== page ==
Google announced its new devices this week, ditching the Nexus branding and taking things in-house with new the Pixel and Pixel XL

Unlike previous Nexus device launches, however, the Pixels aren't presented as a shining showcase of Android, they're presented very much as Google's phones. That means they come with a number of exclusive features, something that didn't really happen with Nexus devices previously.

The Pixel phones launch on Android 7.1 and that version of Android will be coming to other Nexus devices (and other Android devices sometime in the future), but we now have a list of what you will get and what you won't get.

These are the Pixel-exclusive software features:

  • Pixel Launcher, including wallpaper picker, and home button shortcut
  • Google Assistant
  • 24/7 customer support
  • Pixel Camera, including Smartburst, HDR+
  • Smart storage
  • Unlimited Google Photos backup
  • Dynamic calendar icon
  • New setup design 

There are some hardware elements that are only on the Pixel right now, for example supporting that iPhone quick switch adapter cable, and something that's referred to as a Sensor Hub processor.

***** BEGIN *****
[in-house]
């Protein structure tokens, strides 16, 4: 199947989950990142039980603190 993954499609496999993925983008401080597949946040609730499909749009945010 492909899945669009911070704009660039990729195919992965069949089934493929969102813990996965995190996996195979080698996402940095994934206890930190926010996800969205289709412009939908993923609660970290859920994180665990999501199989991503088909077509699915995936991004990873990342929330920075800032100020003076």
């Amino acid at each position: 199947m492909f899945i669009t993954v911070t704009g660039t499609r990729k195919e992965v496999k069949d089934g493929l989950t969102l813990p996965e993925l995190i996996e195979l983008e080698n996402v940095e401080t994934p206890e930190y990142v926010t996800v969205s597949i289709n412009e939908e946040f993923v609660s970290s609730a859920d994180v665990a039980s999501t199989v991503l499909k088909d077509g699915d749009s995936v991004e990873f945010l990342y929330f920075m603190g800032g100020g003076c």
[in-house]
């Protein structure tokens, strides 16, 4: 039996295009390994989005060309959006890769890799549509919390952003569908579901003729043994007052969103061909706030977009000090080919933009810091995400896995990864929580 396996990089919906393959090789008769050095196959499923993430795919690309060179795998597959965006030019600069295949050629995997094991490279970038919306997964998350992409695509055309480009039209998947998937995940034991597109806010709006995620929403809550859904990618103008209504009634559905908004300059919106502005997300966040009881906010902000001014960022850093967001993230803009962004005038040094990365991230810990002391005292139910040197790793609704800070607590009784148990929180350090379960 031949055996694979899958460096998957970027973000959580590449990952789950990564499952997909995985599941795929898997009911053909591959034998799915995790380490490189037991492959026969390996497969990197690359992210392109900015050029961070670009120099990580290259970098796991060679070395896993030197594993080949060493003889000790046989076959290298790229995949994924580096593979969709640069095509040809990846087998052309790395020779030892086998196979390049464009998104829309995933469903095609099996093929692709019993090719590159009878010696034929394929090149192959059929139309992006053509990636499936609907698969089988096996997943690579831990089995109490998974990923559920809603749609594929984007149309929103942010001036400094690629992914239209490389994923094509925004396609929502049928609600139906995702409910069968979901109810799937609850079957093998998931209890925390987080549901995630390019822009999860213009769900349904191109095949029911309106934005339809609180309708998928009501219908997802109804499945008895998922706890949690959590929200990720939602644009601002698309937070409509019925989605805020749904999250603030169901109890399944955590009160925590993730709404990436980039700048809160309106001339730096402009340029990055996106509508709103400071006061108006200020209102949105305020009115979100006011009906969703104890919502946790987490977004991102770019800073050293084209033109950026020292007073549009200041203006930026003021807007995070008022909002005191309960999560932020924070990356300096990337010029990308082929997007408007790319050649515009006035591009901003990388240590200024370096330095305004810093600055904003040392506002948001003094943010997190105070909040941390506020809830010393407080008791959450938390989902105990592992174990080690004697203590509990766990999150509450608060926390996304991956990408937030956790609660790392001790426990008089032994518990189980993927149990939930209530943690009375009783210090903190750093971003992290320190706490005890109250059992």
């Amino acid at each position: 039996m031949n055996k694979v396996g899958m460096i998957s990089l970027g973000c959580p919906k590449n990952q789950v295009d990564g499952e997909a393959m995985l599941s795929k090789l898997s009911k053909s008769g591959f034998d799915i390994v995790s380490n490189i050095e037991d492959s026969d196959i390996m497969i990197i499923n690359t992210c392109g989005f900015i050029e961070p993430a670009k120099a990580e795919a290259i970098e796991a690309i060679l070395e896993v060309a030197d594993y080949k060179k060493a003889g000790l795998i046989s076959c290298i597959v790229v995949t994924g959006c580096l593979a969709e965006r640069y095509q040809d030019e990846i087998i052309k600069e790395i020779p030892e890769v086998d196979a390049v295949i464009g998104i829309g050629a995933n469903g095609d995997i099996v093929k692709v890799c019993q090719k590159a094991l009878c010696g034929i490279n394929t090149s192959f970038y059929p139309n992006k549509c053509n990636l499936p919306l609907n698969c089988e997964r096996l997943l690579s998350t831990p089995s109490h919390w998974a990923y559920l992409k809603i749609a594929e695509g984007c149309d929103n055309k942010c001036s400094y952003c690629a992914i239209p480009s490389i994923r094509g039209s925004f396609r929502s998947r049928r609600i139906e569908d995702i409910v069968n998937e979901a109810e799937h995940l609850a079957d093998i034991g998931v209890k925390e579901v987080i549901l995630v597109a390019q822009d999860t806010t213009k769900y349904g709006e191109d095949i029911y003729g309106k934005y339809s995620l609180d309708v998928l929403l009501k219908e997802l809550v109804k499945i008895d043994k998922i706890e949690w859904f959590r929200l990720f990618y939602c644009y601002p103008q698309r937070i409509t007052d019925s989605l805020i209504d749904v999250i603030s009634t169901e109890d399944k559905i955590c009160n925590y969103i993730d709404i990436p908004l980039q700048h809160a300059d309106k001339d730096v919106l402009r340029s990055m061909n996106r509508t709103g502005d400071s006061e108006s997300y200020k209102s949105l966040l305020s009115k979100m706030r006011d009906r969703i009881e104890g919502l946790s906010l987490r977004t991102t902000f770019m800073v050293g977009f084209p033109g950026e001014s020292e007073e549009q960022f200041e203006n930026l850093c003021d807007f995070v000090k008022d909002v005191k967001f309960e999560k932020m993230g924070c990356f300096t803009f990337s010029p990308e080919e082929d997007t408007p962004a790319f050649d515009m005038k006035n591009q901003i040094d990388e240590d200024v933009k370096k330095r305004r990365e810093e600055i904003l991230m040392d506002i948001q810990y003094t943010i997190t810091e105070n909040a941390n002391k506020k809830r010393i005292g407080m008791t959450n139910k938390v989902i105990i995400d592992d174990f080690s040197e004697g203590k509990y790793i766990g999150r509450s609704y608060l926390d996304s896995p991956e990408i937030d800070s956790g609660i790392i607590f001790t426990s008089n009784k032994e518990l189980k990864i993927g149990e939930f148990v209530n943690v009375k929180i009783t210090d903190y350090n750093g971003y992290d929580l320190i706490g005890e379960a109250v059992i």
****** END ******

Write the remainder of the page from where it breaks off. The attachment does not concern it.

The big exclusive here is Google Assistant. This is Google's new smart AI service that's an evolution of Ok Google. It's in the Allo app in beta, it's in Google Home and on the Pixel devices.

The other stuff we'll happily leave to the Pixel, but we can't believe that Google Assistant will be a Pixel exclusive for any length of time: if Google wants it to be adopted, it needs to get people using it. If it's not appearing on new Android devices in 2017, like the Samsung Galaxy S8, then it's Google that loses out.

There are some features announced for the Pixel that are coming to all phones getting Android 7.1 however:

  • Night light
  • Fingerprint scanner swipe function
  • Background updates
  • Daydream VR mode

The big one in this list is Daydream VR support. If Google didn't offer that, then no one would be able to take advantage of the new Daydream View hardware. As that launches in November, we'd expect to be seeing software updates for Nexus devices in the not too distant future too.

The big question remains: are those exclusive features enough to convince you to buy a Pixel, or are you tempted to hold fire and see what 2017 brings?